Sail Training International (STI) has awarded the international sail training community for its outstanding contributions.
The Royal Thames Yacht Club Challenge Cup for ‘Best Newcomer’ was presented to Kapitan Borchardt (Poland) for making the best contribution to The Tall Ships Races 2012 and the Irish Sea Tall Ships Regatta. The judges said, “This vessel made an instant impression in the Tall Ships Races this year taking part in all three race legs, the Cruise in Company and entered into the spirit of international friendship.”
The Shipping Federation of Great Britain Perpetual Trophy for ‘Great Loyalty’ was presented to Lord Nelson (UK) for entering most events since Tall Ships 2000. She is currently en route to Rio de Janeiro, on the first leg of her round the world voyage to spread her special mission on a truly global level.
The Boston Teapot Trophy was awarded to the ship, which covered the greatest distance in any period of 124hrs (1 October – 30 September) with a young sail training crew on board. Winner for the third year, Statsraad Lehmkuhl (Norway), has a history of exceptionally fast runs. Between 20:00 (GMT/UTC) on 1 December and 24:00 (GMT/UTC) on 6 December last year she achieved an amazing great circle distance of 1,265.92 miles, at an average speed of 10.21 knots.
Sail Trainer of the Year Award (professional, over 25) was presented to Rui Santos, Portugal for his work, attitude and commitment towards sail training, both ashore and aboard different kinds of ships.
Rui participated in three Tall Ships Races aboard Wylde Swan (2010 and 2011) and Lord Nelson (2012). He manages the caravelle Vera Cruz and is also an active and keen sailor aboard it, especially cooking and organising youth activities. He is also the manager of the highly successful youth sail training program “Jovens e o Mar”. He says he has the “best job in the world”
Young Sail Trainer of the Year Award was won by Grace Metcalfe (UK) for setting a shining example of how sail training can give focus and purpose to the life of a young person.
Having dyslexia, Grace had not performed well at school, where she struggled with traditional classroom based education. After her first sail training voyage, aged 17, she became a trainee volunteer watch leader and passed her RYA Day Skipper qualification. Enthused by her experiences she went on to achieve RYA Coastal Skipper, going onto a full time job with Ocean Youth Trust (OYT) North as first mate on James Cook (UK).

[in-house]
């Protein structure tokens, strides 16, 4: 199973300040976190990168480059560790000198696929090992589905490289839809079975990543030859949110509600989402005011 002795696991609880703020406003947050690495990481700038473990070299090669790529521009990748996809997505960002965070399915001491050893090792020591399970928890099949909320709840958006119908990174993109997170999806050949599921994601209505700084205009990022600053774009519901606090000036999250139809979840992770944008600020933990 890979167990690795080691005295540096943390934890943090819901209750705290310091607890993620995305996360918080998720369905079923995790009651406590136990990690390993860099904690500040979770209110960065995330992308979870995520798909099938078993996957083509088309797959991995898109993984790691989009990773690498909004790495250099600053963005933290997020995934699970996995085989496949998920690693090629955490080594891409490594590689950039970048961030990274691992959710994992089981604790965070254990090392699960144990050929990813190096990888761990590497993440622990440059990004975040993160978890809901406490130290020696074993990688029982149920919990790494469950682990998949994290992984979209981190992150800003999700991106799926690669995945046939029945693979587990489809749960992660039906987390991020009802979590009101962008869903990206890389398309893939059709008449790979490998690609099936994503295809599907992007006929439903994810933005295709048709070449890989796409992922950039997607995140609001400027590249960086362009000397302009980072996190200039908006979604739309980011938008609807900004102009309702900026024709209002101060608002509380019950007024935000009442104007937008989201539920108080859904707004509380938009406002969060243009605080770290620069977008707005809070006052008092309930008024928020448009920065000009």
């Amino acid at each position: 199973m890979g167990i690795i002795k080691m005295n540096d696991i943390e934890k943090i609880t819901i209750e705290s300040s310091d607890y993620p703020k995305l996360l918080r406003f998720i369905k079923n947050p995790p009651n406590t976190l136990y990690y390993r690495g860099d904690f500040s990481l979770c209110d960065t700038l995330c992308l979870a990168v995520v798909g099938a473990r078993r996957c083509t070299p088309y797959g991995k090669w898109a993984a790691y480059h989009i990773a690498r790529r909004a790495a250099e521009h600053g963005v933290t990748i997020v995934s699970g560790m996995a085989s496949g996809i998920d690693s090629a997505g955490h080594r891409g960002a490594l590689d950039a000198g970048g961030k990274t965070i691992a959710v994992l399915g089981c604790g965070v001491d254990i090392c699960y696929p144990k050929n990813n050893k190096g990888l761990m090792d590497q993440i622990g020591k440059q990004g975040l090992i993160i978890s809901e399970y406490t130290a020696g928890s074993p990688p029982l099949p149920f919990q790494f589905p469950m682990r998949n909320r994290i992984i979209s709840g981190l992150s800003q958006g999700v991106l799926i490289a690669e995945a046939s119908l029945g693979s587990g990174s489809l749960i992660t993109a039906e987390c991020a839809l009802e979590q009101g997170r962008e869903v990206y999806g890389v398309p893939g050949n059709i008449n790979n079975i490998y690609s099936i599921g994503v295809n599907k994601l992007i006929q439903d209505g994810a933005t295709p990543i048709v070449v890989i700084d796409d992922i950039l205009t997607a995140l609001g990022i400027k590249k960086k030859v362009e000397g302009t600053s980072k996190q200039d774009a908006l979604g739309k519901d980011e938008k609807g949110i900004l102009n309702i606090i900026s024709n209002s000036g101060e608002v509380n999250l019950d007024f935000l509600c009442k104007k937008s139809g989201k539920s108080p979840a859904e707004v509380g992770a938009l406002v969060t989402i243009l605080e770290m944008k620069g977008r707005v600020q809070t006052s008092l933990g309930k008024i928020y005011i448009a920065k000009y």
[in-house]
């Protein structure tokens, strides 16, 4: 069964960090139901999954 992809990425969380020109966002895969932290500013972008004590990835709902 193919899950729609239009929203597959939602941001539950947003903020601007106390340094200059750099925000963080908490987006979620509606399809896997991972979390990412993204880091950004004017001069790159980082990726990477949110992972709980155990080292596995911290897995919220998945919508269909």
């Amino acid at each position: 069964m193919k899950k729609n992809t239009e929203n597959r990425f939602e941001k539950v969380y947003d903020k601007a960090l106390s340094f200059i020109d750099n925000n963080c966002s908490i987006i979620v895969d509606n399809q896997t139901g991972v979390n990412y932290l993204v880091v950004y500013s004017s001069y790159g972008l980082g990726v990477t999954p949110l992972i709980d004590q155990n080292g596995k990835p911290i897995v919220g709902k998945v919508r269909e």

She went on to become a commercially endorsed RYA Yachtmaster Offshore, passed her OYT Skipper examination and established herself as one of the foremost sail training skippers in the UK. She has since sailed 34,000 miles, changing the lives and inspiring the futures of well over 1000 young people who have sailed with her. She said, “OYT North gave me a sense of belonging and purpose and helped me to get organised.”
Sail Training Volunteer of the Year was presented jointly to Fernando Gil and Ignacio Hornes (Spain) - two amazing volunteers who have given enormously to sail training since becoming Liaison Officers in 1990. They started sailing by the time they were 10 and have been navigators, sailing teachers, crew members, captains and organisers of Tall Ships Races. They are founding members of the Association Juan de Lángara; helped organise the Tall Ships Races in La Coruña 1990, 1994, 2002, 2006 and were pivotal to the success of the races this year.
Young Sail Training Volunteer of the Year was awarded to Matthew Morris (Australia) who joined the Windeward Bound as a volunteer deck hand in April 2011 following some casual volunteering. Matthew quickly reached Watch Leader status thanks to his good humour, but firmness in the face of challenges. His dedication led to his being granted a Windeward Bound Trust professional development scholarship. He’s now a qualified Ship’s Master (up to 200 nm offshore) - and he has still not reached his 20th birthday.